A Registered Disability Savings Plan (or RDSP) is a tax-deferred investment account that people can open to save money for someone who has a disability. This money can be used to ensure that the person has a financially secure future. Canada’s RDSP is the first of its kind in the world.
How do RDSPs work?
Registered Disability Savings Plans function very similarly to other savings plans like RRSPs or RESPs. They are investment savings accounts which people make contributions to. Some are self-managed, and allow the buyer to pick the type of investments they want. But most are managed by the issuer and the money is invested with specific portfolios that have different levels of risk, depending on the issuer. Once a person opens their account, the investment tends to grow over time.
But, since RDSPs are more strictly regulated, they are harder to obtain. Not every financial institution offers them, and therefore, the types of investments that a person can access might be more limited.
“There might only be 20 different financial institutions in Canada where you can open an RDSP and some banks, for example, will only allow you to hold mutual funds. So if somebody wanted to buy stocks or exchange traded funds or GICs, they might not be able to buy it (for this type of account)…You’re not going to have the same flexibility as you might have within an RRSP or an RESP,” says Heath.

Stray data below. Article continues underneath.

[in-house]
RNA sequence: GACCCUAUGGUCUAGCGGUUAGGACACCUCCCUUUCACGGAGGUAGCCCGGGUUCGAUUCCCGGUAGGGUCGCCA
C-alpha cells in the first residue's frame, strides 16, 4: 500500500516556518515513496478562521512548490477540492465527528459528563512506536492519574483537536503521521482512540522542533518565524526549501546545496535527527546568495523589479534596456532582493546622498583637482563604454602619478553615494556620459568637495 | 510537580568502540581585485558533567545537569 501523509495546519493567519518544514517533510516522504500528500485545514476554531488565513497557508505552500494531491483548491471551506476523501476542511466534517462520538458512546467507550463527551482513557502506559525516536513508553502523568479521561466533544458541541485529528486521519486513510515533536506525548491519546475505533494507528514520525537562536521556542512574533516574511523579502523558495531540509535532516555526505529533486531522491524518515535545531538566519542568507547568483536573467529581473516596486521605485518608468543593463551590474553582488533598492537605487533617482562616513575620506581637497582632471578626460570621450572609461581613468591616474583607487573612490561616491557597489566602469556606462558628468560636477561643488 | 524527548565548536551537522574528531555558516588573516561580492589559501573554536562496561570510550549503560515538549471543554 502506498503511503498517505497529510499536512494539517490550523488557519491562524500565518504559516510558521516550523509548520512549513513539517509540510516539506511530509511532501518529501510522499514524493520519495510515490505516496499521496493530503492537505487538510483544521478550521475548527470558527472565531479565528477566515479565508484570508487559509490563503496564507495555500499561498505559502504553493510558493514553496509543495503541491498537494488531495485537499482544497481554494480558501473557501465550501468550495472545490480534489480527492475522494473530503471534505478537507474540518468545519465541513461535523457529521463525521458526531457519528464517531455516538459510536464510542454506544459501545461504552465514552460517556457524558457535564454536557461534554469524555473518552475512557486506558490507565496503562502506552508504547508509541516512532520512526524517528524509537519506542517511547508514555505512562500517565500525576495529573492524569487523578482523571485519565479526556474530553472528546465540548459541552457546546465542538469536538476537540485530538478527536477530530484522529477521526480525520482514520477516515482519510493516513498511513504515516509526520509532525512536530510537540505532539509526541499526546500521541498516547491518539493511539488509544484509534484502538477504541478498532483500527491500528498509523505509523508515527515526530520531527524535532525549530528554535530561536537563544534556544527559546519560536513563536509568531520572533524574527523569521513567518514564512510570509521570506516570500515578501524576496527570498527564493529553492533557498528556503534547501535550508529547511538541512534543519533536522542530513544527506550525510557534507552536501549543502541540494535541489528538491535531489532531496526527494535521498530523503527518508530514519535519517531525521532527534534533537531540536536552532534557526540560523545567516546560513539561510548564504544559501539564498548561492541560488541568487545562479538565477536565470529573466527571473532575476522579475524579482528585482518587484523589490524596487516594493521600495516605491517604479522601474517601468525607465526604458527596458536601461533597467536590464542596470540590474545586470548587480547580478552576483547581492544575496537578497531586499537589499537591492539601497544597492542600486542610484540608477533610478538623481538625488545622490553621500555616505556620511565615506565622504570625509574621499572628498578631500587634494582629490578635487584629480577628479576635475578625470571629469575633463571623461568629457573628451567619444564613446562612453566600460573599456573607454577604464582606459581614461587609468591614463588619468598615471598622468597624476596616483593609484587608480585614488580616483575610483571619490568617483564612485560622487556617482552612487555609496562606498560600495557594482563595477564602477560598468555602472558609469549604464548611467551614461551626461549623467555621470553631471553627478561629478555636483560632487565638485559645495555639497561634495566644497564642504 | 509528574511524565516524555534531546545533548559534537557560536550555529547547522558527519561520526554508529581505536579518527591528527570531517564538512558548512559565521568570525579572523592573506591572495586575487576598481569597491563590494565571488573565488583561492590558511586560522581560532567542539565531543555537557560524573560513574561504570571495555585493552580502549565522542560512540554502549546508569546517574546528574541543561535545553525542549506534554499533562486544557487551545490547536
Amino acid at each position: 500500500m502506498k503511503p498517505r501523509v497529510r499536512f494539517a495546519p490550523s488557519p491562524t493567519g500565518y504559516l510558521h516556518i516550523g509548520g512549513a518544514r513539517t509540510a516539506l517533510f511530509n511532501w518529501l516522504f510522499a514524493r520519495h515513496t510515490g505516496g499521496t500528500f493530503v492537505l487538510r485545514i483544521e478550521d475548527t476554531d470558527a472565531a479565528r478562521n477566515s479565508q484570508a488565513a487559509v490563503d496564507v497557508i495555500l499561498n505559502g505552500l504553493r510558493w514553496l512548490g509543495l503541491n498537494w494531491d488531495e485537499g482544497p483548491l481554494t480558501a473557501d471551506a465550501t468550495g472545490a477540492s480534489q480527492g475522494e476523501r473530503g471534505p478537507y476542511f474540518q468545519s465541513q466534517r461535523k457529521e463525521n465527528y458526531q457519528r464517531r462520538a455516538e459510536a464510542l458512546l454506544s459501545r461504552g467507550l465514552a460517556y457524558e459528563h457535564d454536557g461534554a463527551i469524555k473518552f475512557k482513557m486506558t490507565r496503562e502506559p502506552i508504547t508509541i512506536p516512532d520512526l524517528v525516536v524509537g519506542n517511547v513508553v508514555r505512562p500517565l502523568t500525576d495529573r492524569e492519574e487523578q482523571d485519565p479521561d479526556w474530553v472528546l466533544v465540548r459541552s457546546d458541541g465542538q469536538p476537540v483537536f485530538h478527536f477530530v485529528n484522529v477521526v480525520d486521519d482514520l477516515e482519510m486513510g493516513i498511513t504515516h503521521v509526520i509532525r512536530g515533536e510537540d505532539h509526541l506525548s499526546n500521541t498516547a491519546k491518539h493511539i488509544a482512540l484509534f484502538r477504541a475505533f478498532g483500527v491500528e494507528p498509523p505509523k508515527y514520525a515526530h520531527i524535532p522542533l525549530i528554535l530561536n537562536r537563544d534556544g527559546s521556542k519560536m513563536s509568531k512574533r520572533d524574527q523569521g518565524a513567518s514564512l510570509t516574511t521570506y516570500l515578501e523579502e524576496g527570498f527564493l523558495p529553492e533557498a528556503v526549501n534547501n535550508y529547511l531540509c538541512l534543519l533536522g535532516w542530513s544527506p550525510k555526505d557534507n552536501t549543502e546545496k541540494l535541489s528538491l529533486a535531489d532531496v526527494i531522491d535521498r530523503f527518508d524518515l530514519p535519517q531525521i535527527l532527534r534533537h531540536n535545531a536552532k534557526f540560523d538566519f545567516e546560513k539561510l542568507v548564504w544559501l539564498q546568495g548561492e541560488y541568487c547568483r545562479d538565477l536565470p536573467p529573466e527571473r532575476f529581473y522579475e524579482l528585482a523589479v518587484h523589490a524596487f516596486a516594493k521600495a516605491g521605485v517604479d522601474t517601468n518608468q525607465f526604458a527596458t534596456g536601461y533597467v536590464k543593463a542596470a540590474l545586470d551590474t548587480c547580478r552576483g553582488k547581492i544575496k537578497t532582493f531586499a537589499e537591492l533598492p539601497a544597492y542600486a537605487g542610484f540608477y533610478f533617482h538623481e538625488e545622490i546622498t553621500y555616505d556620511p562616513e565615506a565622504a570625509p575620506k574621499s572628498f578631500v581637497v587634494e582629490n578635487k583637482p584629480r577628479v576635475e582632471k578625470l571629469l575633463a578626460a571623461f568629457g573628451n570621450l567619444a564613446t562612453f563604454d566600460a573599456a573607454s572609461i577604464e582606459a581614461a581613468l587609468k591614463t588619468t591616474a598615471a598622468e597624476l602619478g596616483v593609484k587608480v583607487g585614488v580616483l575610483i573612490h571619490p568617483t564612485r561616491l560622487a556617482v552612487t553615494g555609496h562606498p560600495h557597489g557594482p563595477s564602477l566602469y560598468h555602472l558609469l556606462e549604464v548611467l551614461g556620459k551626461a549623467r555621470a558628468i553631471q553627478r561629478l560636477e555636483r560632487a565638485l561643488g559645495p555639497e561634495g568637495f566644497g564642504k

Just like with an RESP, contributions are not tax deductible. But the government offers grants to supplement contributions. They are awarded based on the income of the beneficiary. The lower their income, the bigger the grant.
Once you open the account and make a deposit, the issuer is in charge of applying for and obtaining these government grants.
“That’s one of the reasons why there’s not a lot of places you can open an RDSP because it’s a little more complicated. It’s a little more work,” says Heath.
“The younger (the beneficiary) is, the more enticing these accounts are because you can get lots of government grants and you can really build the account up nicely.”
Who are the main players in Registered Disability Saving Plans?
There are four main participants associated with RDSPs.
The first is the beneficiary. They are the person who the savings are intended for.
The second is the plan holder. They are the person who initially opens the account, and who either makes or authorizes contributions into the plan. The account can have more than one plan holder at a time.
Third is the issuer. The issue is the institution (generally a bank) that offers the RDSP, and runs or maintains the account.
Lastly are contributors. Anyone can be a contributor and make deposits into an RDSP, as long as they have written permission from the plan holder.
It sounds simple enough, but the rules around RDSPs and who can qualify are more strictly regulated than with other saving plans like Registered Education Savings Plans (RESPs), or Registered Retirement Savings Plans (RRSPs), because RDSPs are tied to the Disability Tax Credit (DTC).
“They’re very complicated but generally speaking, for somebody who qualifies for the disability tax credit, which is a Canada Revenue Agency approval process, it can be a really effective way to save for the future,” says Jason Heath, a certified financial planner and managing director of Objective Financial Partners Inc.
Who can be a beneficiary?
Individuals can only be the beneficiary of one RDSP account at a time.
In order to be designated as a beneficiary of an RDSP, individuals must:
- Qualify for the Disability Tax Credit
- Have a valid social insurance number
- Be a resident of Canada when the plan is opened and when contributions are made
- Be under the age of 60 (unless they are transferring their money from a previous RDSP account).
Heath says many people are likely to qualify for the DTC and for RDSPs, but don’t know it.